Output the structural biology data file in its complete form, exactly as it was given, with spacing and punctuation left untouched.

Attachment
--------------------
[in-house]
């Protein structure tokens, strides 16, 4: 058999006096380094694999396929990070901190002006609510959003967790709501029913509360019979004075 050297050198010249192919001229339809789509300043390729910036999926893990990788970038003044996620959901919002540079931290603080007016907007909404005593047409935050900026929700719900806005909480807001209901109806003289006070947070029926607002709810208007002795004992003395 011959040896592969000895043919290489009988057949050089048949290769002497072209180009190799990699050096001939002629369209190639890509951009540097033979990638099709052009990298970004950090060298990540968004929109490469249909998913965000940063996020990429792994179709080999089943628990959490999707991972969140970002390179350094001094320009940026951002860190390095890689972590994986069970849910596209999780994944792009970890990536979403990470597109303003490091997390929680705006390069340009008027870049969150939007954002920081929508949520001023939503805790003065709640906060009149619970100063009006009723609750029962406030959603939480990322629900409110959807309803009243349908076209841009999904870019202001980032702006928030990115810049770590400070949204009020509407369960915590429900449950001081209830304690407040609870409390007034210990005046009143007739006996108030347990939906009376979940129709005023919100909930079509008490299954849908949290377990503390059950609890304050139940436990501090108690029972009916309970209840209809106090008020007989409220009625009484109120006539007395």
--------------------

[in-house]
């Protein structure tokens, strides 16, 4: 058999006096380094694999396929990070901190002006609510959003967790709501029913509360019979004075 050297050198010249192919001229339809789509300043390729910036999926893990990788970038003044996620959901919002540079931290603080007016907007909404005593047409935050900026929700719900806005909480807001209901109806003289006070947070029926607002709810208007002795004992003395 011959040896592969000895043919290489009988057949050089048949290769002497072209180009190799990699050096001939002629369209190639890509951009540097033979990638099709052009990298970004950090060298990540968004929109490469249909998913965000940063996020990429792994179709080999089943628990959490999707991972969140970002390179350094001094320009940026951002860190390095890689972590994986069970849910596209999780994944792009970890990536979403990470597109303003490091997390929680705006390069340009008027870049969150939007954002920081929508949520001023939503805790003065709640906060009149619970100063009006009723609750029962406030959603939480990322629900409110959807309803009243349908076209841009999904870019202001980032702006928030990115810049770590400070949204009020509407369960915590429900449950001081209830304690407040609870409390007034210990005046009143007739006996108030347990939906009376979940129709005023919100909930079509008490299954849908949290377990503390059950609890304050139940436990501090108690029972009916309970209840209809106090008020007989409220009625009484109120006539007395």